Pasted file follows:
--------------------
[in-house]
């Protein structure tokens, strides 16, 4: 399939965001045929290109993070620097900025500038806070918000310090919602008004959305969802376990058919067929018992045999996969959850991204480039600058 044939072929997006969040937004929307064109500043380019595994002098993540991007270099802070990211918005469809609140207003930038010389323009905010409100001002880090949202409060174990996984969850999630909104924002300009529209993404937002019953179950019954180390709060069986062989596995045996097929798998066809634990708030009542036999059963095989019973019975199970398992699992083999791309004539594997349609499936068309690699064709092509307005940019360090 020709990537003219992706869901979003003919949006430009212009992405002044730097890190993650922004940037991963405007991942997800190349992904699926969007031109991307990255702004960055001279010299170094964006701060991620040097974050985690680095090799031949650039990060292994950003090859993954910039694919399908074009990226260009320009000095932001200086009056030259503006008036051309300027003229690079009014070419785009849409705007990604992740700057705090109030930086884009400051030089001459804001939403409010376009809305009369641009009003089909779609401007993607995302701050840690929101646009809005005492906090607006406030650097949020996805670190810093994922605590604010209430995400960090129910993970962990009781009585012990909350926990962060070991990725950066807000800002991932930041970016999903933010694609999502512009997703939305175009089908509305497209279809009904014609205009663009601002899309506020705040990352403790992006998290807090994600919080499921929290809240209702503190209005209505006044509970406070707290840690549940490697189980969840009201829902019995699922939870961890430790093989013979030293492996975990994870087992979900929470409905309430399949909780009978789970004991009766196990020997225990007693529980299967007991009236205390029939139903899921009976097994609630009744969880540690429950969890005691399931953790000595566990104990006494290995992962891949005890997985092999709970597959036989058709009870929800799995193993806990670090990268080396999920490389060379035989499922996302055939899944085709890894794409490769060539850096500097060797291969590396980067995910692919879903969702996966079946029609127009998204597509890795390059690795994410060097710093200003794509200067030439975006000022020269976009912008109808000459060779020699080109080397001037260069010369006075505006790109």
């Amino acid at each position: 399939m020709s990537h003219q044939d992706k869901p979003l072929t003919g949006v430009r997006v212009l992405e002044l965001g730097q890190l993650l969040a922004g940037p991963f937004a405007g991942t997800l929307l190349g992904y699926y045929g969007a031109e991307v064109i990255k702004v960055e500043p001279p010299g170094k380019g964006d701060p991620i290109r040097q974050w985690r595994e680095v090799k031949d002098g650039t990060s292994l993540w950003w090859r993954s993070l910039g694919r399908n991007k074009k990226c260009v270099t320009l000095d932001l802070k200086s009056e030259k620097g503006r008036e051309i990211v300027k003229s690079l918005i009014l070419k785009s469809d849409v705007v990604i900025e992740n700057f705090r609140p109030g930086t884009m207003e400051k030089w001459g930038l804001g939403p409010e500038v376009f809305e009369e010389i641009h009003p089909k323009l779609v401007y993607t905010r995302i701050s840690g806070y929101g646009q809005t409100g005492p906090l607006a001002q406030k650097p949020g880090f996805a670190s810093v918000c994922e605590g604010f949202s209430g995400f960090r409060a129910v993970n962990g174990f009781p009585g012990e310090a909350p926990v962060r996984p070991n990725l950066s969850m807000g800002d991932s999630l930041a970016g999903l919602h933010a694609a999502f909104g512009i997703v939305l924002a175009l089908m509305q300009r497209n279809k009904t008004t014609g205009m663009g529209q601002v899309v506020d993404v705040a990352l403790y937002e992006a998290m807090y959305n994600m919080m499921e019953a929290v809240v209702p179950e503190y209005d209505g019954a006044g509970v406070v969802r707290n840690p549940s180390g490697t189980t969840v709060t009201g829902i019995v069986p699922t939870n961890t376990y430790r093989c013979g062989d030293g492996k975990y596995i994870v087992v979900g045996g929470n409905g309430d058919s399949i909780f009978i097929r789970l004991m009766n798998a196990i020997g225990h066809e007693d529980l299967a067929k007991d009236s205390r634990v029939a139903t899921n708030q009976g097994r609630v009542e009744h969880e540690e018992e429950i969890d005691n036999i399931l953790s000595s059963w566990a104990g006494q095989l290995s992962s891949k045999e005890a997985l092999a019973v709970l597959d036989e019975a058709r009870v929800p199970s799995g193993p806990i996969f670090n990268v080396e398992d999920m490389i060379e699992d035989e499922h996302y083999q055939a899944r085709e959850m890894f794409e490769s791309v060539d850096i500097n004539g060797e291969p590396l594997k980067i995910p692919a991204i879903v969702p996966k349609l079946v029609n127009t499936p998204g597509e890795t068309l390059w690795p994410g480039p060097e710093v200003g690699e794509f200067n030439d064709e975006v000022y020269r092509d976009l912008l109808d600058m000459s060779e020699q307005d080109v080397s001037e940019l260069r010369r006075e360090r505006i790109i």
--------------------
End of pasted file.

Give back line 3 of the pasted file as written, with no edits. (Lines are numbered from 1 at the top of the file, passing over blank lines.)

């Amino acid at each position: 399939m020709s990537h003219q044939d992706k869901p979003l072929t003919g949006v430009r997006v212009l992405e002044l965001g730097q890190l993650l969040a922004g940037p991963f937004a405007g991942t997800l929307l190349g992904y699926y045929g969007a031109e991307v064109i990255k702004v960055e500043p001279p010299g170094k380019g964006d701060p991620i290109r040097q974050w985690r595994e680095v090799k031949d002098g650039t990060s292994l993540w950003w090859r993954s993070l910039g694919r399908n991007k074009k990226c260009v270099t320009l000095d932001l802070k200086s009056e030259k620097g503006r008036e051309i990211v300027k003229s690079l918005i009014l070419k785009s469809d849409v705007v990604i900025e992740n700057f705090r609140p109030g930086t884009m207003e400051k030089w001459g930038l804001g939403p409010e500038v376009f809305e009369e010389i641009h009003p089909k323009l779609v401007y993607t905010r995302i701050s840690g806070y929101g646009q809005t409100g005492p906090l607006a001002q406030k650097p949020g880090f996805a670190s810093v918000c994922e605590g604010f949202s209430g995400f960090r409060a129910v993970n962990g174990f009781p009585g012990e310090a909350p926990v962060r996984p070991n990725l950066s969850m807000g800002d991932s999630l930041a970016g999903l919602h933010a694609a999502f909104g512009i997703v939305l924002a175009l089908m509305q300009r497209n279809k009904t008004t014609g205009m663009g529209q601002v899309v506020d993404v705040a990352l403790y937002e992006a998290m807090y959305n994600m919080m499921e019953a929290v809240v209702p179950e503190y209005d209505g019954a006044g509970v406070v969802r707290n840690p549940s180390g490697t189980t969840v709060t009201g829902i019995v069986p699922t939870n961890t376990y430790r093989c013979g062989d030293g492996k975990y596995i994870v087992v979900g045996g929470n409905g309430d058919s399949i909780f009978i097929r789970l004991m009766n798998a196990i020997g225990h066809e007693d529980l299967a067929k007991d009236s205390r634990v029939a139903t899921n708030q009976g097994r609630v009542e009744h969880e540690e018992e429950i969890d005691n036999i399931l953790s000595s059963w566990a104990g006494q095989l290995s992962s891949k045999e005890a997985l092999a019973v709970l597959d036989e019975a058709r009870v929800p199970s799995g193993p806990i996969f670090n990268v080396e398992d999920m490389i060379e699992d035989e499922h996302y083999q055939a899944r085709e959850m890894f794409e490769s791309v060539d850096i500097n004539g060797e291969p590396l594997k980067i995910p692919a991204i879903v969702p996966k349609l079946v029609n127009t499936p998204g597509e890795t068309l390059w690795p994410g480039p060097e710093v200003g690699e794509f200067n030439d064709e975006v000022y020269r092509d976009l912008l109808d600058m000459s060779e020699q307005d080109v080397s001037e940019l260069r010369r006075e360090r505006i790109i």